There aren’t many similarities among the priorities of the past few presidential administrations. Except maybe for one: drug pricing reform. We’ve heard a lot of bluster and seen a lot of window dressing over the past few years. Things are different, though, with the Biden administration proving to be more active than expected, and it’s looking more likely that we’ll see Medicare (Part D) becoming able to sidestep pharmacy benefit managers (PBMs) in order to, like the Medicaid Drug Rebate Program (MDRP), contract directly with manufacturers.
What Should Pharma Do?
Pharmaceutical manufacturers need to monitor this incredibly closely. Of course, manufacturers, as well as PhRMA (Pharmaceutical Research and Manufacturers of America), have government affairs teams at state and federal levels that work hard to have a voice in discussions regarding all issues impacting our industry. Now is the time to take knowledgeable, responsible positions in these conversations, and to scenario-plan for a world in which pricing assumptions account for increased discounts. Scenarios where formulary controls and coverage policies become more restrictive based on ever increasing budget pressures must also be considered. It’s notable that approximately 40% of U.S. drug spend is within the Medicaid and Medicare programs.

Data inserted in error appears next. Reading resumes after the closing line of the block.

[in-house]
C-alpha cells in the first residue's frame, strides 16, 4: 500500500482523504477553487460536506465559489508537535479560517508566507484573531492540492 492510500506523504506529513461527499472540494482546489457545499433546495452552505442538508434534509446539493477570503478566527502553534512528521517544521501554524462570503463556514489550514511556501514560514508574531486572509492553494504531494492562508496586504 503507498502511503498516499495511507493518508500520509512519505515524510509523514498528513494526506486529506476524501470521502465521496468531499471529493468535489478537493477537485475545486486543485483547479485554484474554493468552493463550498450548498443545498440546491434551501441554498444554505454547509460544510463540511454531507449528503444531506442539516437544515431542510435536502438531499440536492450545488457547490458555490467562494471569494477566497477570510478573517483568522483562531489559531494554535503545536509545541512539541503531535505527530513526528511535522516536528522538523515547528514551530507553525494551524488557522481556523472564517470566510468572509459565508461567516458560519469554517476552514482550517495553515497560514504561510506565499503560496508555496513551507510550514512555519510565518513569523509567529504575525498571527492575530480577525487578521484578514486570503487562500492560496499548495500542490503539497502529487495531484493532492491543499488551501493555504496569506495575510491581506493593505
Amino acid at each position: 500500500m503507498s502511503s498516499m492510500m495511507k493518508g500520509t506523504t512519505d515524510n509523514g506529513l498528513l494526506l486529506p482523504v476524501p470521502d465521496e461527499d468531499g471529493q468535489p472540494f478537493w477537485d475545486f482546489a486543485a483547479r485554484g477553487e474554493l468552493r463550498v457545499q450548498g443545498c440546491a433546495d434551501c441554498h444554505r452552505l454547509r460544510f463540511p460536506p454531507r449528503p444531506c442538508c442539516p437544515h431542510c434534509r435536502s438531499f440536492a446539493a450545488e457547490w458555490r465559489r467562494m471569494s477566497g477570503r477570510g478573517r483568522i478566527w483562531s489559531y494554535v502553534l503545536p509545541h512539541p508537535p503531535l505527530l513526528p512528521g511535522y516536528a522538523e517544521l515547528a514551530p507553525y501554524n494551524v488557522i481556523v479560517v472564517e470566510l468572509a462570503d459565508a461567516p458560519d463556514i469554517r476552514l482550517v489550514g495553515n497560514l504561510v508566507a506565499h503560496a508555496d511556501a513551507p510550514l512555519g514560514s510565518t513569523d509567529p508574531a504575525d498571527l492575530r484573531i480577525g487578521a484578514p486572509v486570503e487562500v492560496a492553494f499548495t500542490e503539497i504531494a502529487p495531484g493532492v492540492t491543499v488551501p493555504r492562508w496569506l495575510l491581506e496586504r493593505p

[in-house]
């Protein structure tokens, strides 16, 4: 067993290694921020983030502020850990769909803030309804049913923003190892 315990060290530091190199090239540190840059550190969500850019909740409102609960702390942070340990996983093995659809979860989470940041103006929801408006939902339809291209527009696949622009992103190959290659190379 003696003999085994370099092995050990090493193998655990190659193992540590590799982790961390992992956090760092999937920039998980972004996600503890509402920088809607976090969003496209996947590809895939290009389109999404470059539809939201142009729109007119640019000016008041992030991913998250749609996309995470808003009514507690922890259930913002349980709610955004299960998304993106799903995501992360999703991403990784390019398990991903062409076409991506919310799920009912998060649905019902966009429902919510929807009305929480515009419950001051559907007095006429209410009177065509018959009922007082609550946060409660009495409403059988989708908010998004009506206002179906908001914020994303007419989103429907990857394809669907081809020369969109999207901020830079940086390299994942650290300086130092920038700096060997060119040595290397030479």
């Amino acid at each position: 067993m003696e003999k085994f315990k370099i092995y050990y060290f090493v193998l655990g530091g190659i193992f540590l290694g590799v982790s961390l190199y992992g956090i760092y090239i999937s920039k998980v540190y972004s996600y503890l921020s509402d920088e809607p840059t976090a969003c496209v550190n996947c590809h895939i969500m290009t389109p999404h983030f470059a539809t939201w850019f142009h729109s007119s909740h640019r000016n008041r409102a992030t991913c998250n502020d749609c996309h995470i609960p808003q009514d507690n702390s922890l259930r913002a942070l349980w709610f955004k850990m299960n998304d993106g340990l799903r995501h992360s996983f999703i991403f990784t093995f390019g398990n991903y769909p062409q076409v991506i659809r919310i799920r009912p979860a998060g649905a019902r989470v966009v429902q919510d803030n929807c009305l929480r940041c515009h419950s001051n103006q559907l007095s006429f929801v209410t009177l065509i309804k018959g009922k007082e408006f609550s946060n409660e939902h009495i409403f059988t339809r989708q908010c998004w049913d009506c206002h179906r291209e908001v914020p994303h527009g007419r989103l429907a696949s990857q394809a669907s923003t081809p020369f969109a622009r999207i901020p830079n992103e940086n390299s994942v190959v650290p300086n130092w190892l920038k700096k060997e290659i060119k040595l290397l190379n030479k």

If and when things do change, Medicare negotiations on behalf of the 44 million American beneficiaries currently enrolled (that number is expected to rise to 79 million by 2030) will take place directly between Medicare — under guidance from the Centers for Medicare and Medicaid Services (CMS) — and manufacturers. It’s a model that is not currently supported by government resources; but, of course, it would follow the template set by Medicaid.
It would be politically advantageous for any changes to take effect before the next general election, which is why it would not be surprising to see movement soon. It’s true, though: this would be untangling an ecosystem that’s been in place since January of 2006, in which pharma provides rebates to Medicare Part D plan sponsors. It would be a monumental effort for everyone involved – and, therefore, to see results before the next election, movement would need to begin fairly soon – but it’s feasible.
This would be an evolution, not a revolution, should this come to pass.
PBMs have borne a lot of negativity, with critics questioning the value they create, questioning how much of the negotiated discount is retained versus being passed on to their clients, and alleging that their power over pharma companies is a “pay-for-play” arrangement. However, PBMs are masters of diversification and reinvention, and will continue to offer new and innovative services to the industry no matter what may happen here. Never count them out.
This would be an evolution, not a revolution, should this come to pass. It’s been a long time coming, and while it would require new processes and procedures, it would not be a surprise to anyone in the field. Politically, the administration needs to take action that has a meaningful impact for patients, and it needs to begin soon.
Mike Motto is senior vice president of market access at Intouch.